• Short Summary

    More than fifteen years have passed since Ivory Coast gained its independence form France. During?

  • Description

    1.
    1974 GV Houphouet-Boigny arriving at stadium, waving to crowds from open car
    0.18

    2.
    1960 (B/W) SV Houphouet-Boigny signing independence document, followed by French governor; and received key of independence (4 shots)
    0.38

    3.
    TV INT Congregation at funeral service for General de gaulle in Notre Dame, Paris, and shots of Houphouet-Boigny seated during service (1970) (4 shots)
    1.01

    4.
    (1971) SV President greeted at dam construction site; women applaud; tractors filling in dam works (5 shots)
    1.18

    5.
    1970 SV President gives Christmas gifts to school-children (3 shots)
    1.47

    6.
    1970 SV President enters chamber and greeted by Supreme Court president; judges look on during swearing-in ceremony; ministers applaud and congratulated President (6 shots)
    2.04

    7.
    (1971) GV National Assembly; building (2 shots)
    2.14

    8.
    CU President speaking in French (SOF IN "Avant do ...OUT... politique. (8 shots)
    2.50

    9.
    (1975) Houphouet-Boigny accompanied by General Gowon and President Oul? Daddah enter; housemen around heads of state during signing of treaty (3 shots)
    3.00

    10.
    CU Houphouet-Boigny signing & GV during signing
    3.15


    SYNOPSIS: Ivory Coast President, Felix Houphouet-Boigny--here leading last year's independence anniversary festivities--celebrates his seventieth birthday this week, October the eighteenth. He's been Ivory Coast's only head of state since the country gained independence from France fifteen years ago.



    After a distinguished political career as Ivory Coast's representative in the French National Assembly for thirteen years, he led his nation into independent statehood on August the seventh, nineteen sixty. Monsieur Houphouet-Boigny had played a significant role in drafting the legislation towards independence for many of France's overseas possessions...and was a strong supporter of General Charles de Gaulle. In 1970, he joined many other world leaders to mourn the French President in Paris.



    Even after independence, President Houphouet-Boigny continued to emphasis the importance of links with France, welcoming French investment in Ivory Coast.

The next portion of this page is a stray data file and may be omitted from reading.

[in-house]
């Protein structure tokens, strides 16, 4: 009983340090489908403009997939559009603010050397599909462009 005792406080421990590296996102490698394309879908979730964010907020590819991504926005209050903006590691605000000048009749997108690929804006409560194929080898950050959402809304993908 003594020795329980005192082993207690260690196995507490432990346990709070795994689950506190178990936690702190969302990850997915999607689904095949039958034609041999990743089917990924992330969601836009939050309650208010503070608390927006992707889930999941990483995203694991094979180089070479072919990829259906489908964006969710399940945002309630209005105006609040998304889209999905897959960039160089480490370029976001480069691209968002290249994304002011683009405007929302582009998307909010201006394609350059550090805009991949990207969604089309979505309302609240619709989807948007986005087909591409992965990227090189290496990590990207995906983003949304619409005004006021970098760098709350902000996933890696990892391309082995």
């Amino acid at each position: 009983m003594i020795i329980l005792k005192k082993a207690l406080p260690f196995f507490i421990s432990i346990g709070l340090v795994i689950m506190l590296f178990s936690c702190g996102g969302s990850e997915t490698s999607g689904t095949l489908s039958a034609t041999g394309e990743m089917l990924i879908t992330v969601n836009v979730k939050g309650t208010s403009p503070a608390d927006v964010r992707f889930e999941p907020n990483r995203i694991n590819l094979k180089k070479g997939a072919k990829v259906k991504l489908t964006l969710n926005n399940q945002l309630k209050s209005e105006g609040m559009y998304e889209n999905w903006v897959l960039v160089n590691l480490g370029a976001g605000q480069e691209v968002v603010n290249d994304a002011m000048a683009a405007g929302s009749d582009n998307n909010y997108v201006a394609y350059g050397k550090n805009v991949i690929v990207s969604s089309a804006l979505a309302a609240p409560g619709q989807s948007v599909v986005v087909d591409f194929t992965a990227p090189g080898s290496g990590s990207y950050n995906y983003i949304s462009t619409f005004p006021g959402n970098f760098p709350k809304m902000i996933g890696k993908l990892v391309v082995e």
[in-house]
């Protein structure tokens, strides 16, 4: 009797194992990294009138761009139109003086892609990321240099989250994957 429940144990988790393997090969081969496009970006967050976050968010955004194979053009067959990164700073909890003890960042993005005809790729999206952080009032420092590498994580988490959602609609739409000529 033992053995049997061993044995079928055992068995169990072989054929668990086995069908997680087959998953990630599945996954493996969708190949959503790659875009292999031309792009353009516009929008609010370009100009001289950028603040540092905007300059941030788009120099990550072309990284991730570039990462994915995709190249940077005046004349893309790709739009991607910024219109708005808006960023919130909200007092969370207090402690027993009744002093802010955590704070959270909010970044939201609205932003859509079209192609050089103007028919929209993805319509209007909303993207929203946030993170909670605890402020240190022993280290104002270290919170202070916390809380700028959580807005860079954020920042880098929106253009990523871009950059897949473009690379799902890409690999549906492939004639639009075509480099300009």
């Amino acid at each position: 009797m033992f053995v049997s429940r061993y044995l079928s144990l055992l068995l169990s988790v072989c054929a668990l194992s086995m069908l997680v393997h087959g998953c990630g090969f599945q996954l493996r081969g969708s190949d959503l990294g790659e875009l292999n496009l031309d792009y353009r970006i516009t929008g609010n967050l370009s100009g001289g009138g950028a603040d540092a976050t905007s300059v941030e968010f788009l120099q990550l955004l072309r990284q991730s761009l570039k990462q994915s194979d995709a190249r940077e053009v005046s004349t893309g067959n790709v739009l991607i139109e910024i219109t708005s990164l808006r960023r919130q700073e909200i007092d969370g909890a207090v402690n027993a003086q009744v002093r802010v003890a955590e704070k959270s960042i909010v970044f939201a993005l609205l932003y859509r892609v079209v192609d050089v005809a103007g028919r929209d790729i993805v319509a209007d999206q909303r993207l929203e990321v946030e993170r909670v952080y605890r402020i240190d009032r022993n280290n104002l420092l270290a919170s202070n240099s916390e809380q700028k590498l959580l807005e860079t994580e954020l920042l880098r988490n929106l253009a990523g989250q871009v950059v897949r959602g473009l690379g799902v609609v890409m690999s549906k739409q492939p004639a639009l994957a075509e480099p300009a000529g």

Overseas aid and finance have assisted Ivory Coast in its post-colonial economic expansion and development. Projects like the Kossou Dam--providing hydro-electricity and irrigation--have made Ivory Coast into one of West Africa's most prosperous states.



    And President Houphouet-Boigny has retained the affection and respect of his people through stable government...and actions like this ...a distribution of Christmas gifts to outstanding scholars. With his own party, the Parti Democratique de Cote d'Ivoire, the country's only legal political organisation he's remained unchallenged at the ballot box in every election since independence. Nevertheless, two plots on his position ... and possibly his life ... were uncovered in the early nineteen sixties.



    In the last presidential election in nineteen seventy, he polled almost one hundred per cent ... an unchallenged candidate. Five years after this, his third inauguration, he is about to announce whether he'll stand again. The announcement is due on Wednesday three days before his birthday.



    In African affairs, President Houphouet-Boigny has maintained an outspoken stand on many issues.



    In nineteen seventy-one, he spoke out strongly in favour of dialogue with South Africa in what he described as "a perspective of peace through neutrality". Three years later he became one of Black Africa's first leaders to hold talks with the Pretoria Government when South African Prime Minister, John Vorster, paid a secret visit to the Ivory Coast capital, Abidjan. This meeting, and a reciprocal visit by an Ivory Coast Cabinet minister last month, have not pleased the country's more militant partners in the Organisation of African Unity.



    In regional affairs, Ivory Coast policies under President Houphouet-Boigny have helped strengthen West African relations. In May this year, he joined fourteen other Leaders to establish the wide ranging Economic Community of West African States ... President Houphouet-Boigny's achievements in office have been manifold and lasting. His record of continuous government is one many world leaders might envy.